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Economic development and intergenerational economic mobility

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  • Murat F. Iyigun

Abstract

This paper examines theoretically how economic growth affects intergenera­tional economic mobility. In the model developed in this paper, education is provided to the individuals free of cost, and admission to schools is competitive. The quantity of educational services available in any period depends on the total output of the economy in the same period. Individuals differ from each other in two respects. First, their innate mental abilities are determined by a stochastic process, and, second, their parents have different education levels. Individuals are admitted to schools based on their potential. An individual's potential is a function of her innate mental ability and her parent's education level. ; In this model, economic growth increases intergenerational economic mobility if and only if the effect of having an educated parent on an individual's poten­tial is not large. Moreover, if the effect of having an educated parent is not large, then there exists a unique steady state equilibrium and all economies will progress toward increased mobility. The model also shows that economic growth reduces the income difference between educated and uneducated labor if and only if the effect of having an educated parent on an individual's potential is not large. And, although population growth reduces intergenerational economic mobility, techno­logical progress increases it.

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Bibliographic Info

Paper provided by Board of Governors of the Federal Reserve System (U.S.) in its series International Finance Discussion Papers with number 524.

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Date of creation: 1995
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Handle: RePEc:fip:fedgif:524

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Keywords: Economic development;

References

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  1. Banerjee, Abhijit V & Newman, Andrew F, 1993. "Occupational Choice and the Process of Development," Journal of Political Economy, University of Chicago Press, vol. 101(2), pages 274-98, April.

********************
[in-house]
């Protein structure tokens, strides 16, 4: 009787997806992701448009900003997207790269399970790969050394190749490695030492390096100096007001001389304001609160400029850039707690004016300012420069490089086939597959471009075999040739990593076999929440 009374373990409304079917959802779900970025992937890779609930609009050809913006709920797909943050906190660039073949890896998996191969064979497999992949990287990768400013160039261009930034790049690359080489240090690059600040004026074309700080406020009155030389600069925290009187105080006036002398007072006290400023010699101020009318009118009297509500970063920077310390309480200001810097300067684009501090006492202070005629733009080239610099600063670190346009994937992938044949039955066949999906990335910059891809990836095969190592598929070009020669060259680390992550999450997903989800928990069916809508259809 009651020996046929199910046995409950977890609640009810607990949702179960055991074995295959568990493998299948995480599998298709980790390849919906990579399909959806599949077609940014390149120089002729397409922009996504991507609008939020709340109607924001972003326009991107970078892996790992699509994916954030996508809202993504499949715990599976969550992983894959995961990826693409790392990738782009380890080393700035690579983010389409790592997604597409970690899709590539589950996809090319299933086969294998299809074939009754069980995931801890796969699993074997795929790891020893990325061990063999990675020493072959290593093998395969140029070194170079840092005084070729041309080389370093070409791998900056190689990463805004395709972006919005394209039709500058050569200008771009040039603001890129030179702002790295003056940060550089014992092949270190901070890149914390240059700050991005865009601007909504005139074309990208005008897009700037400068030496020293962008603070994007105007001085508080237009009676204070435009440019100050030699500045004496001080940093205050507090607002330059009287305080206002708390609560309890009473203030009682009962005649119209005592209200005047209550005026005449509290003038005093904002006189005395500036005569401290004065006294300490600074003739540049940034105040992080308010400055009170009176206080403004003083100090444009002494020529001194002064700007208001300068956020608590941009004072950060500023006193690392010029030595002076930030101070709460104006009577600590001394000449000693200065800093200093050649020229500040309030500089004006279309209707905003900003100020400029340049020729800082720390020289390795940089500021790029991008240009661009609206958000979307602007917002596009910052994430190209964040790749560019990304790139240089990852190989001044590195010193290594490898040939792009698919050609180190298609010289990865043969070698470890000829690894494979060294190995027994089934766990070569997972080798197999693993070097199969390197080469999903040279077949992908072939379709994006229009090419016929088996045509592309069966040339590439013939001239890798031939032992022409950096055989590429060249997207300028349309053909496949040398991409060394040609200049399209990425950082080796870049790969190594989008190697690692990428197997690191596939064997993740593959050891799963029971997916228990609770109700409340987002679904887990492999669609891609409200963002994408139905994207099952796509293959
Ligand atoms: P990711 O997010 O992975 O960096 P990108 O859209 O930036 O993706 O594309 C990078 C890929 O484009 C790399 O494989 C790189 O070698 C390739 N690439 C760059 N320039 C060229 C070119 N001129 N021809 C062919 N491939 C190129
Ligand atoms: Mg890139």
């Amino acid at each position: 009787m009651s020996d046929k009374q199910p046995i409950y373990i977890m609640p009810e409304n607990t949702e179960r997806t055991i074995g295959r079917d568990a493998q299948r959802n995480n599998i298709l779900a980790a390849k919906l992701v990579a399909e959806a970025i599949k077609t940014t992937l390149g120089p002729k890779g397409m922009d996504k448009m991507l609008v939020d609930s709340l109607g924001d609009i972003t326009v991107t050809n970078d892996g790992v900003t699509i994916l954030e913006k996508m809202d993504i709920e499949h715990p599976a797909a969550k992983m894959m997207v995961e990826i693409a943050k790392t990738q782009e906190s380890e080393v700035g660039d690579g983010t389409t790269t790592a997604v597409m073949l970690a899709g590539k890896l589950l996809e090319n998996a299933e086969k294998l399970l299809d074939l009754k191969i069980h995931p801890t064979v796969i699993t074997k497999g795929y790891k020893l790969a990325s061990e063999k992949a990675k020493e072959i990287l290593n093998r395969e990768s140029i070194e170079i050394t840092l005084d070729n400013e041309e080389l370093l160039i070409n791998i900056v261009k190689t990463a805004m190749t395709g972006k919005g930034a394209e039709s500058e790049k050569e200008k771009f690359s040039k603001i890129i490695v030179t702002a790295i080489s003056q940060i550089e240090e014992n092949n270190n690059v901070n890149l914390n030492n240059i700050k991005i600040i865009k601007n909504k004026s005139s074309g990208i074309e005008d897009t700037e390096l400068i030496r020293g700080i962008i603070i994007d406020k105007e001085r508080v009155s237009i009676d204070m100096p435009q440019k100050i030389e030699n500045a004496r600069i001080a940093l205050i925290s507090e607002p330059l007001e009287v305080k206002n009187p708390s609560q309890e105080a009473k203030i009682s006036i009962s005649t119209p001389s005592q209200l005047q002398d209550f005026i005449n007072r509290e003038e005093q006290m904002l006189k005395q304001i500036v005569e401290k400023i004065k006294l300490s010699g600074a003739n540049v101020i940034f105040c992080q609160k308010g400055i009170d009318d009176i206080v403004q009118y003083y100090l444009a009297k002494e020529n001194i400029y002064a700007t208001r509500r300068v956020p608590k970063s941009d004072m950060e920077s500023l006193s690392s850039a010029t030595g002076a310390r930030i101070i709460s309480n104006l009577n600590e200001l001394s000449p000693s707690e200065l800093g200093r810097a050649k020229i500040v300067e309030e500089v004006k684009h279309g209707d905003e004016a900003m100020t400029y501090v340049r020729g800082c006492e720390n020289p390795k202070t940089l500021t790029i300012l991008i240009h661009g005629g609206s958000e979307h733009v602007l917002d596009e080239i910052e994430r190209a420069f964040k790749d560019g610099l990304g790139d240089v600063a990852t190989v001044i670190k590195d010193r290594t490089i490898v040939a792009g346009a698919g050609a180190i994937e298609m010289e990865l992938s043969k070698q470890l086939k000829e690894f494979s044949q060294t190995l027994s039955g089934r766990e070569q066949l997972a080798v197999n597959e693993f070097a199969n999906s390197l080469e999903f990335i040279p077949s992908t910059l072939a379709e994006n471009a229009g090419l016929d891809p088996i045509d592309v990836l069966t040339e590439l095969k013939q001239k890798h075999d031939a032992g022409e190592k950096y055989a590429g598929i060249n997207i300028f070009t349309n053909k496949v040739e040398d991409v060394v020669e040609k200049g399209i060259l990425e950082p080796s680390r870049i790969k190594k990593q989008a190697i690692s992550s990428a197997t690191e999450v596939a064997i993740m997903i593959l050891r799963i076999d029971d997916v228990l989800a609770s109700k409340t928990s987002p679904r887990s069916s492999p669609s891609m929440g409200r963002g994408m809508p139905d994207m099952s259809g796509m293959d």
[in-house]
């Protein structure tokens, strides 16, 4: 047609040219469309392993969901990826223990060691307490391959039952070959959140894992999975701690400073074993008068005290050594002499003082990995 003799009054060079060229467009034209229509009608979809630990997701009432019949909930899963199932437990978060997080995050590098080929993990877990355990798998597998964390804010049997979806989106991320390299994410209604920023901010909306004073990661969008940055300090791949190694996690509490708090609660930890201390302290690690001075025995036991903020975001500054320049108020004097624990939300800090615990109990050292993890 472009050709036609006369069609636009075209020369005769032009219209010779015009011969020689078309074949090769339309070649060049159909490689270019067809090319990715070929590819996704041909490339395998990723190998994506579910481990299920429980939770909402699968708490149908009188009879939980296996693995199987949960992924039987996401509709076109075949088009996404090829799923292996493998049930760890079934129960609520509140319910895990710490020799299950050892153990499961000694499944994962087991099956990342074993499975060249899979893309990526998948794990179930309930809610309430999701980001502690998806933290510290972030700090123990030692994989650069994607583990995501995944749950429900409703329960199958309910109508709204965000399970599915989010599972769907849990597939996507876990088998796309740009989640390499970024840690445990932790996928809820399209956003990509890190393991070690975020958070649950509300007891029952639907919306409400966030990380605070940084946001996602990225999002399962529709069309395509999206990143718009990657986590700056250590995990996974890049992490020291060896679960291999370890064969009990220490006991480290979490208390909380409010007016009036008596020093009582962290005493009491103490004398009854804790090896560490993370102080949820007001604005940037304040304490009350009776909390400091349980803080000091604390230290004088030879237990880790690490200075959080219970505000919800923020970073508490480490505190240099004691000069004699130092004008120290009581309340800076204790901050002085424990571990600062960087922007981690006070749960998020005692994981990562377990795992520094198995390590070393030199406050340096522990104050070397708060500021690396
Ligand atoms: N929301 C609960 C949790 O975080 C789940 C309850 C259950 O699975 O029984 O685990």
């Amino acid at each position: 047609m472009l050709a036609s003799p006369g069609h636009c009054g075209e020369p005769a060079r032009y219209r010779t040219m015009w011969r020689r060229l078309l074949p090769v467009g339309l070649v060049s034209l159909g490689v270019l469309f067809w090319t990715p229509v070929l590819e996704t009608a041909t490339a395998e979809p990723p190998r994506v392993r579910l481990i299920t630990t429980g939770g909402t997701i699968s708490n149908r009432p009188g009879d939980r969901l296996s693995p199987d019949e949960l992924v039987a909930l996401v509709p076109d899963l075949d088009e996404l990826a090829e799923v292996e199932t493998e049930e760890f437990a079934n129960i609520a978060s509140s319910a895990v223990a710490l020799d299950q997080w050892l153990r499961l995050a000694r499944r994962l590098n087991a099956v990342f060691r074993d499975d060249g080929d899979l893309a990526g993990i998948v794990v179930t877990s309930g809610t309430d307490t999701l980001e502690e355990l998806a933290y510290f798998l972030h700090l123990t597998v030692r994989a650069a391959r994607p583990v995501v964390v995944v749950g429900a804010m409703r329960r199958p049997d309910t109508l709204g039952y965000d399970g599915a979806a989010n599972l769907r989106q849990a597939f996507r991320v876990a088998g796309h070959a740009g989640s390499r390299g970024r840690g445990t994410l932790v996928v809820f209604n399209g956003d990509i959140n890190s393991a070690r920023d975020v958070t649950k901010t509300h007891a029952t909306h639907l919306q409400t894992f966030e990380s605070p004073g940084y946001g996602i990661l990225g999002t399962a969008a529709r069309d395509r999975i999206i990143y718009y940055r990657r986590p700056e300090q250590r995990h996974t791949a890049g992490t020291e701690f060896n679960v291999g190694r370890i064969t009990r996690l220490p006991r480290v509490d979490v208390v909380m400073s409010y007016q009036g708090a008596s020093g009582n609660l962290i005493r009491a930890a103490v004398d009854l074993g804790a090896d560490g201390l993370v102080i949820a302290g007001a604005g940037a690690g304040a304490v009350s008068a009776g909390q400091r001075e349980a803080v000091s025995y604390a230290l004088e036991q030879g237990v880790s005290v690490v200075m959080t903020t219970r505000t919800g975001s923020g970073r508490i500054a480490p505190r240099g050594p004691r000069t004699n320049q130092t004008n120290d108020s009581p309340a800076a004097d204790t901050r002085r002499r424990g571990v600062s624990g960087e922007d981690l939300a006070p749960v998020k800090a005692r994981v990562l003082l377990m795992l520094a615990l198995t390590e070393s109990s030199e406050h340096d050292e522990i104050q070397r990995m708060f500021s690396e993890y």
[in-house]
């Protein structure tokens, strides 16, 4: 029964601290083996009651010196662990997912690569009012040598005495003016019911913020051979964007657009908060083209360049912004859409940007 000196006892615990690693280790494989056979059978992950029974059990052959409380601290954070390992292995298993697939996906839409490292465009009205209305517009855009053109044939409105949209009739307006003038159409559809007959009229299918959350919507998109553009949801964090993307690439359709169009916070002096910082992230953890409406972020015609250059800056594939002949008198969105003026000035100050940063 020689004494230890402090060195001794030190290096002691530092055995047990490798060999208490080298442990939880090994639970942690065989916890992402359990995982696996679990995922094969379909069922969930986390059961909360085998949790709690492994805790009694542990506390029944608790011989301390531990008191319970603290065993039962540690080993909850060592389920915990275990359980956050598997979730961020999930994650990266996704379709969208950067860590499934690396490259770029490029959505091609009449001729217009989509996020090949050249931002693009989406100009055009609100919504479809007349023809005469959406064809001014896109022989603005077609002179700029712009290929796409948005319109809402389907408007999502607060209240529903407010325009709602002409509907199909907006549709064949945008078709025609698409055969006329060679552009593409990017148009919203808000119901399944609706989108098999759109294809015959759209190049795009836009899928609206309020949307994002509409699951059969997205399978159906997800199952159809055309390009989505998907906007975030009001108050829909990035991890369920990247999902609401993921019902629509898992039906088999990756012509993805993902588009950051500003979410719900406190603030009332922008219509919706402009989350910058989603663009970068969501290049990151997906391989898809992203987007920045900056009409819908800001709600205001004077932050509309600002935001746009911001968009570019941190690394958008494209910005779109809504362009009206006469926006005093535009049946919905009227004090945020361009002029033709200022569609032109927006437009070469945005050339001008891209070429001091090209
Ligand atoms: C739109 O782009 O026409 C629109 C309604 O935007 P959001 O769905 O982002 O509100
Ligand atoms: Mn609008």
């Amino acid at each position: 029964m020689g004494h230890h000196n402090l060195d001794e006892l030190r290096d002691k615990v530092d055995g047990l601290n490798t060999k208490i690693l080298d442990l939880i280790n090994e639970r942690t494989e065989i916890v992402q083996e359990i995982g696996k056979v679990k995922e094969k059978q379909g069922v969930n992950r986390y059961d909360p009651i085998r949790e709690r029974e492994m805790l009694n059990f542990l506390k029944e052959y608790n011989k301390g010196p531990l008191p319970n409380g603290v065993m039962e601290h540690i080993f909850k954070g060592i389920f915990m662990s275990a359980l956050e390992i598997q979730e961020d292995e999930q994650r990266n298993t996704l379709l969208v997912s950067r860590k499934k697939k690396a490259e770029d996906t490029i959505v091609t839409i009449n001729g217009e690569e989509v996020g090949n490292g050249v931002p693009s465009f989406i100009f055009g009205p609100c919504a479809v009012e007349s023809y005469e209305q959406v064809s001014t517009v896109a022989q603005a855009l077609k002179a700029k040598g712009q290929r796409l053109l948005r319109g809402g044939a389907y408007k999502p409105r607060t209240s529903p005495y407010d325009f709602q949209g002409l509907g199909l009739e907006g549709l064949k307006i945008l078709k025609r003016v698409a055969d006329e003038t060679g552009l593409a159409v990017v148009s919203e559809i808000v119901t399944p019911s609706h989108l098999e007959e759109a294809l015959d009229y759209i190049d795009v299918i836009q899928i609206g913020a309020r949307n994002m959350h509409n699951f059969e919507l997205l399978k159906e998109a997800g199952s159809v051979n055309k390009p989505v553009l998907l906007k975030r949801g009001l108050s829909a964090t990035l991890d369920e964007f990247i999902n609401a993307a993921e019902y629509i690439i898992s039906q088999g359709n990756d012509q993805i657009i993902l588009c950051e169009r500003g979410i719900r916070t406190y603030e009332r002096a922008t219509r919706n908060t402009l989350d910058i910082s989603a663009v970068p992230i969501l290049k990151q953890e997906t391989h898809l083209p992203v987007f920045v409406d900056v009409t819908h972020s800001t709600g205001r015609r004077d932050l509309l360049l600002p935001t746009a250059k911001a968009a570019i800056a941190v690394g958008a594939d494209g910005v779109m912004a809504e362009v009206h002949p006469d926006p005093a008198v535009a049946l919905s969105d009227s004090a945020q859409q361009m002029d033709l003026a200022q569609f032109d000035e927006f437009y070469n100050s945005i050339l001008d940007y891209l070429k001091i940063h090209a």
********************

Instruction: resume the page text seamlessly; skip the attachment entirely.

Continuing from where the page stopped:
2. Becker, Gary S & Tomes, Nigel, 1986. "Human Capital and the Rise and Fall of Families," Journal of Labor Economics, University of Chicago Press, vol. 4(3), pages S1-39, July.
  3. Galor, Oded & Zeira, Joseph, 1988. "Income Distribution and Macroeconomics," MPRA Paper 51644, University Library of Munich, Germany, revised 01 Sep 1989.
  4. George Psacharopoulos, 1985. "Returns to Education: A Further International Update and Implications," Journal of Human Resources, University of Wisconsin Press, vol. 20(4), pages 583-604.
  5. Bénabou, Roland, 1994. "Education, Income Distribution, and Growth: The Local Connection," CEPR Discussion Papers 995, C.E.P.R. Discussion Papers.
  6. Loury, Glenn C, 1981. "Intergenerational Transfers and the Distribution of Earnings," Econometrica, Econometric Society, vol. 49(4), pages 843-67, June.
  7. Torvik, Ragnar, 1993. " Talent, Growth and Income Distribution," Scandinavian Journal of Economics, Wiley Blackwell, vol. 95(4), pages 581-96, December.
  8. Durlauf, S.N., 1992. "A Theory of Persistent Income Inequality," Papers 47, Stanford - Institute for Thoretical Economics.
  9. Becker, Gary S & Tomes, Nigel, 1979. "An Equilibrium Theory of the Distribution of Income and Intergenerational Mobility," Journal of Political Economy, University of Chicago Press, vol. 87(6), pages 1153-89, December.
  10. Galor, Oded & Tsiddon, Daniel, 1994. "Human Capital Distribution, Technological Progress, and Economic Growth," CEPR Discussion Papers 971, C.E.P.R. Discussion Papers.
  11. Roland Benabou, 1991. "Workings of a City: Location, Education, and Production," NBER Technical Working Papers 0113, National Bureau of Economic Research, Inc.
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Cited by:
  1. Iyigun, Murat, 2012. "Are We There Yet? Time for Checks and Balances on New Institutionalism," IZA Discussion Papers 6934, Institute for the Study of Labor (IZA).

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